Sen. Bernie Sanders and former Mayor Pete Buttigieg — Photos: Gage Skidmore
Tuesday’s New Hampshire Democratic Primary was almost mundane after the calamitous efforts in Iowa’s caucuses a week prior. Results came in swiftly, there were no noticeable technical hiccups, and when all was said and done, there was a clear winner: Vermont Sen. Bernie Sanders.
Sanders ultimately teased out a narrow win after leading comfortably for most of the night, finishing with 25.7% of the vote, just over one percentage point ahead of former Mayor Pete Buttigieg, who came in a close second on 24.4%.
Related: Bernie Sanders: Where does he stand on LGBTQ rights?
Sen. Amy Klobuchar was the surprise of the night, using a strong debate performance last Friday to propel herself to third place, on 19.8% — something she hopes to parlay into more donations and volunteers for the states ahead.
But it was Sen. Elizabeth Warren and former Vice President Joe Biden who left New Hampshire bruised and shaken — and in Biden’s case, he left before polls had even closed, instead opting to head to South Carolina. When all was said and done, Warren came in a distant fourth on 9.2%, with Biden even further behind on 8.4%.
Sanders has clearly established himself as the frontrunner for the Democratic nomination, performing strongly in nationwide polls and enjoying an army of devoted supporters and a solid base of monthly donations to power him through future primaries.
However, Buttigieg has perhaps the most notable claim — at least from an LGBTQ perspective — to make after the first two states have cast their votes: an openly gay man continues to lead the Democratic field for president.
Buttigieg finished Iowa with 13 pledged delegates to Sanders’ 12, and their close vote share in New Hampshire means they’ll each leave the state with an additional nine, putting Buttigieg on 22 to Sanders’ 21.
Related: Iowa woman tries to retract vote for Pete Buttigieg after learning he’s gay
The former Mayor celebrated the results in a speech to supporters in New Hampshire on Tuesday night, saying, “Thanks to you, a campaign that some said shouldn’t be here at all, has shown that we are here to stay.”
“We go forward knowing that this is our chance, our only chance,” he said. “Not just to end the era of Donald Trump, but to launch the era that we know must come next. The stakes could not be higher. We cannot afford to miss the mark or to miss this moment. We must get this right.”
He also threw some love to the night’s victor: “I admired Senator Sanders when I was a high school, I respect him greatly to this day, and I congratulate him on his strong showing tonight.”Another point for Buttigieg to be happy about was an exit poll which found that 63% of NH voters would rather nominate a candidate who can beat Donald Trump, than one who agrees with them on major issues. And of those who want a candidate who can beat Trump, a plurality (28%) opted for Buttigieg over Sanders (21%), Klobuchar (20%), Warren (13%) or Biden (10%).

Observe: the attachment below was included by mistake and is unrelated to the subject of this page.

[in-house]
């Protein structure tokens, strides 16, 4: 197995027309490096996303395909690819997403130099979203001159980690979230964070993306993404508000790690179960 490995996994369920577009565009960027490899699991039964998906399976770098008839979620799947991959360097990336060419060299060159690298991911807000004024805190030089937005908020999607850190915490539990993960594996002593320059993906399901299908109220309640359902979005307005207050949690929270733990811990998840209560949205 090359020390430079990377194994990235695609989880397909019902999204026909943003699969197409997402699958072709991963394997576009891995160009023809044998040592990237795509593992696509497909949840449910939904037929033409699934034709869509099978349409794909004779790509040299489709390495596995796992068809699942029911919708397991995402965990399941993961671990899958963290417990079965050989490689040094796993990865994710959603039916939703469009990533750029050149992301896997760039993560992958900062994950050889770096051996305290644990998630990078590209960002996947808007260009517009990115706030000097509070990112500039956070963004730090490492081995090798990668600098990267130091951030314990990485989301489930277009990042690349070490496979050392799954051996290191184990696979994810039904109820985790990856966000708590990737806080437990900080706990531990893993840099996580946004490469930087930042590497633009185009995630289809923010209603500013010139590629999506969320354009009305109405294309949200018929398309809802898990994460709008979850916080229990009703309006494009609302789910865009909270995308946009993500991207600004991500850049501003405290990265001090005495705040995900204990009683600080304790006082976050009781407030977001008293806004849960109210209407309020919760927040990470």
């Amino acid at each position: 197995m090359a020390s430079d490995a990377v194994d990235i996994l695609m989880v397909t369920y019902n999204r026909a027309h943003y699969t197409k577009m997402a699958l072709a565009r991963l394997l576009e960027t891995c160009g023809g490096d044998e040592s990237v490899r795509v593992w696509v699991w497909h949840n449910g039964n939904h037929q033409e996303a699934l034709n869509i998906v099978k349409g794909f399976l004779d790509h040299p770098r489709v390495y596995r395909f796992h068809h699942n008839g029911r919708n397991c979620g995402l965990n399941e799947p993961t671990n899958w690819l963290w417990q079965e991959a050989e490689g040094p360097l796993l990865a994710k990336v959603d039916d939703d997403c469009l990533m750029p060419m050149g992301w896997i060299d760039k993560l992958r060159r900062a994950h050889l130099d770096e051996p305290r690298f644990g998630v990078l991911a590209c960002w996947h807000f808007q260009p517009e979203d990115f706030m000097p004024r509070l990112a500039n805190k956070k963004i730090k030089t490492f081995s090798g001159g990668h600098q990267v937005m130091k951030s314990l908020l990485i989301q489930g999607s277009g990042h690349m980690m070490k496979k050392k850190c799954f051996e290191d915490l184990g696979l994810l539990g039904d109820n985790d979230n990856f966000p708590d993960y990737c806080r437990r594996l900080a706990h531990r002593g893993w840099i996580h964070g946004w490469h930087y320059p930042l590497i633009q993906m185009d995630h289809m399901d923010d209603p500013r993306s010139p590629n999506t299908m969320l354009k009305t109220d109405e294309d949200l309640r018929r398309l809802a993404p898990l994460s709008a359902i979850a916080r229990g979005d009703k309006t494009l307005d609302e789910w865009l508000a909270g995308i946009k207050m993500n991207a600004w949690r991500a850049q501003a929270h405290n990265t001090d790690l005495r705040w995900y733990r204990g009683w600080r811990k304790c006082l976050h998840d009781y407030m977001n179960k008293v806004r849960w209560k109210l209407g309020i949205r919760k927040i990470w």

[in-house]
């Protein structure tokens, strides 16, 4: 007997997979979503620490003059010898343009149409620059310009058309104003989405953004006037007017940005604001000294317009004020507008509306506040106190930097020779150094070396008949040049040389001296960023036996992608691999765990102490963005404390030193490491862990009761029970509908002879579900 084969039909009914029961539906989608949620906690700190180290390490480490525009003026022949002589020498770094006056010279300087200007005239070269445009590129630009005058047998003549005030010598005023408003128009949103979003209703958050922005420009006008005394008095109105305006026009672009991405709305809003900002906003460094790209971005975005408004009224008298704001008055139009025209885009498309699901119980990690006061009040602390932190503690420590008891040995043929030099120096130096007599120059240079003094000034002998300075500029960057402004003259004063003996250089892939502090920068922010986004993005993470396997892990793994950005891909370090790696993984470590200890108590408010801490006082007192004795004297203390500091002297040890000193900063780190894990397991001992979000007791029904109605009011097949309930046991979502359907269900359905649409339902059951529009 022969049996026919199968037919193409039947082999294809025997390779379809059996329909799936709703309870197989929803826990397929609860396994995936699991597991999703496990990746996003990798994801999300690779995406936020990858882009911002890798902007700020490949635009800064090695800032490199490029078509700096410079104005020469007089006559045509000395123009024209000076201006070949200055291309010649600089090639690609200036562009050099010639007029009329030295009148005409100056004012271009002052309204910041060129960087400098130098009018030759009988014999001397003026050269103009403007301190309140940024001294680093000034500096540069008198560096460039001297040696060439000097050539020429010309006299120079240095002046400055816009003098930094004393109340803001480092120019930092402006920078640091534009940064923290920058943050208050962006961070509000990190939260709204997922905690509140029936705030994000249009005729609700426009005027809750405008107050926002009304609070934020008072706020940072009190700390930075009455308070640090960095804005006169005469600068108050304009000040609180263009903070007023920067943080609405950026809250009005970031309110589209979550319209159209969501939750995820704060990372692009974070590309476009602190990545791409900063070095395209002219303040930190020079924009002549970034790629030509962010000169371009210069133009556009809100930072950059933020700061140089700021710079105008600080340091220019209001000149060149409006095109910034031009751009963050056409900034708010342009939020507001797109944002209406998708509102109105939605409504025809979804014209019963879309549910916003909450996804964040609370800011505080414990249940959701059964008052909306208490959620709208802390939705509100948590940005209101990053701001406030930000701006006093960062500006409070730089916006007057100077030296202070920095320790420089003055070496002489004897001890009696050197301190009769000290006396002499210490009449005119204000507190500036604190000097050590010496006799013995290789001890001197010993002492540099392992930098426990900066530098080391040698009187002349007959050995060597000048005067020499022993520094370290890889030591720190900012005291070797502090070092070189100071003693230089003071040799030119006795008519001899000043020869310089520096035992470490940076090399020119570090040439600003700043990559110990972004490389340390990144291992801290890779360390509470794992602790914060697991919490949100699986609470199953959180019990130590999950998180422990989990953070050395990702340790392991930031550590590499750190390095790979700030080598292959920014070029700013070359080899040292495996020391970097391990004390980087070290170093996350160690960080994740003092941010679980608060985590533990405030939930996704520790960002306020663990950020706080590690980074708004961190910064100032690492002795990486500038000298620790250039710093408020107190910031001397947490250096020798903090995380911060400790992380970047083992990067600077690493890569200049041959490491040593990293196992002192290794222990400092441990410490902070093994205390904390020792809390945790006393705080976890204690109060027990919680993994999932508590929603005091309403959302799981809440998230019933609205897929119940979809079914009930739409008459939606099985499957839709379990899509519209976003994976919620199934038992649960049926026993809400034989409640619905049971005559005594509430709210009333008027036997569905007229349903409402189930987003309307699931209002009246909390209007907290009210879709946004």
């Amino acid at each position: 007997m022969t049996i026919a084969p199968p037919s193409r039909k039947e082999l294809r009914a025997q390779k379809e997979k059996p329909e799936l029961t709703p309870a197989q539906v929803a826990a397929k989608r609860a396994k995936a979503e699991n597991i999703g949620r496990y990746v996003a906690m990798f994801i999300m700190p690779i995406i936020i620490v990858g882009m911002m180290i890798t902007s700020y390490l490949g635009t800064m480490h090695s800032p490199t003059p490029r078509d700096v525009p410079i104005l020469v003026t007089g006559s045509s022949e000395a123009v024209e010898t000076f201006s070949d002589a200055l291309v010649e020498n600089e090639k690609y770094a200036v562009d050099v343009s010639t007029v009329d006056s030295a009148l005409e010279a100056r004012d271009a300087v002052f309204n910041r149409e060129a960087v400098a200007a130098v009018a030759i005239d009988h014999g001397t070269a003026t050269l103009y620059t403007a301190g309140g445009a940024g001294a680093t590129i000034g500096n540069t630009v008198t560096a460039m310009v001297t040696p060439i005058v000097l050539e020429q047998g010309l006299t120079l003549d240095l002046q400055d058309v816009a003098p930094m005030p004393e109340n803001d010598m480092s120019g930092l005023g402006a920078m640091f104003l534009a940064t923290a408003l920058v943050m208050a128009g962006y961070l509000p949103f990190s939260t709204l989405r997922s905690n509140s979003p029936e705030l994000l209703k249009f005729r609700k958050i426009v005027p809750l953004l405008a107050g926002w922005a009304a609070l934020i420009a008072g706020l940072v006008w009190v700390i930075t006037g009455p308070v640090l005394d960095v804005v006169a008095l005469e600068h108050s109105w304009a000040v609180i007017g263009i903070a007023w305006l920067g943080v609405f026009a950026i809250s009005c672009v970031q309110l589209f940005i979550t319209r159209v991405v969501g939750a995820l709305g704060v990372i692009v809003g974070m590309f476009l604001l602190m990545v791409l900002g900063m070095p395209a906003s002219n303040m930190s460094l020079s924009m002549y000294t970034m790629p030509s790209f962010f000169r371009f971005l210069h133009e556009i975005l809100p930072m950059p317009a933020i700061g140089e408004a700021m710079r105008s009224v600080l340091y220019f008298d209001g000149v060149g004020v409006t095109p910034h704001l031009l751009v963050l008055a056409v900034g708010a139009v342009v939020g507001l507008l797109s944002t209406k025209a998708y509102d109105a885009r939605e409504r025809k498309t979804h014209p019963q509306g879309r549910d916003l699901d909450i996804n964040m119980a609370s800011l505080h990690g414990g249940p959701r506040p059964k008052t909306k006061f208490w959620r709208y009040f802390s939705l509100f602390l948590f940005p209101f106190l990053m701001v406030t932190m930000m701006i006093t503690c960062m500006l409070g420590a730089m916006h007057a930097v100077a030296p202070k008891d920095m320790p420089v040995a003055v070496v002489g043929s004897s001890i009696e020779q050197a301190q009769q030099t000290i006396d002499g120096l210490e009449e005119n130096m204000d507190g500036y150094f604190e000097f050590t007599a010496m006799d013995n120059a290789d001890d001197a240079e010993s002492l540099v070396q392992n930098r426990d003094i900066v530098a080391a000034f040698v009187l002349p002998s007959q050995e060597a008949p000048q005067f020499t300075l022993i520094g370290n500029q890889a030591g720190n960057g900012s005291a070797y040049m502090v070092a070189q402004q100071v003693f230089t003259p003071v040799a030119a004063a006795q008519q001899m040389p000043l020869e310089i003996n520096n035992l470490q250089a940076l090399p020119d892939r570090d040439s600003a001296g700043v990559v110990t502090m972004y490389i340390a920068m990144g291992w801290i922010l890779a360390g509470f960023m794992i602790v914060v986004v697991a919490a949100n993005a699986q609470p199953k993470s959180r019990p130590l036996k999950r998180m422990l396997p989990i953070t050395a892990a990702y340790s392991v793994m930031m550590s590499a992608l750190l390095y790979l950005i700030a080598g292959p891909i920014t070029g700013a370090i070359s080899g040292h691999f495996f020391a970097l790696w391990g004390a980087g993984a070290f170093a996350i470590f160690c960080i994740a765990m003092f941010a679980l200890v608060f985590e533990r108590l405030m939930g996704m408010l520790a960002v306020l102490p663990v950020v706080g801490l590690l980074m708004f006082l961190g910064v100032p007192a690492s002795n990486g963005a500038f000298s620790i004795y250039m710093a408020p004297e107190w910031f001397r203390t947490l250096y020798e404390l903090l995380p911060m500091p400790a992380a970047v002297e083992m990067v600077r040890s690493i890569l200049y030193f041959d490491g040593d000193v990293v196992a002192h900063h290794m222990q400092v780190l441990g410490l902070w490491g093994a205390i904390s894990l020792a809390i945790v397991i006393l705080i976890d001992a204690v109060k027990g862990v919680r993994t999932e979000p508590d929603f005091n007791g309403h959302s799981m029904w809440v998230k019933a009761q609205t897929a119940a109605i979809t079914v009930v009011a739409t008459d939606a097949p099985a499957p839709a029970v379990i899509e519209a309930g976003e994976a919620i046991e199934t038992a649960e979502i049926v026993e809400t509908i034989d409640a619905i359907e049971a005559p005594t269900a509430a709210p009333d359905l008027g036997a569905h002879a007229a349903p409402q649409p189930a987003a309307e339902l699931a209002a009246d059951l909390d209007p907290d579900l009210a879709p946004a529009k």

But a potential stumbling block for his historic candidacy comes in the Nevada caucuses on Feb. 22, as Buttigieg faces a state with a more diverse electorate than Iowa or New Hampshire, at a time when his polling among voters of color lags far behind Biden, Sanders, or Warren. He also lags behind all three, plus businessman Tom Steyer, in current polls in the state.
Related: Fox News host questions Pete Buttigieg’s sexuality: “Are we really sure he’s gay?”
That didn’t stop the LGBTQ Victory Fund, which endorsed Buttigieg for president last year, from celebrating his efforts in New Hampshire.
“The electability assumptions of political pundits are tumbling down all around us – with Pete showing in Iowa and New Hampshire that he can build broad coalitions in cities and rural areas and across the political spectrum,” former Mayor Annise Parker, President & CEO of LGBTQ Victory Fund, said in a statement. “It shatters the notion that an openly gay candidate can win in only the most liberal hotspots and underscores Pete’s position as the best candidate to unite Americans in defeating Donald Trump. That the historic nature of his candidacy is relatively subdued is a testament to our progress as a nation. With enormous momentum heading into the upcoming primaries, it is clear America is ready to elect its first openly gay president.
“Voters are gravitating toward Pete because he is the antithesis of Donald Trump — calm, thoughtful and solutions-oriented. Pete is not going to scream at rallies, point angry fingers or scapegoat entire groups of people to oversimplify complex problems. Voters want Washington to quit the bickering and extremism and produce for the American people and that is why they are choosing Pete.”
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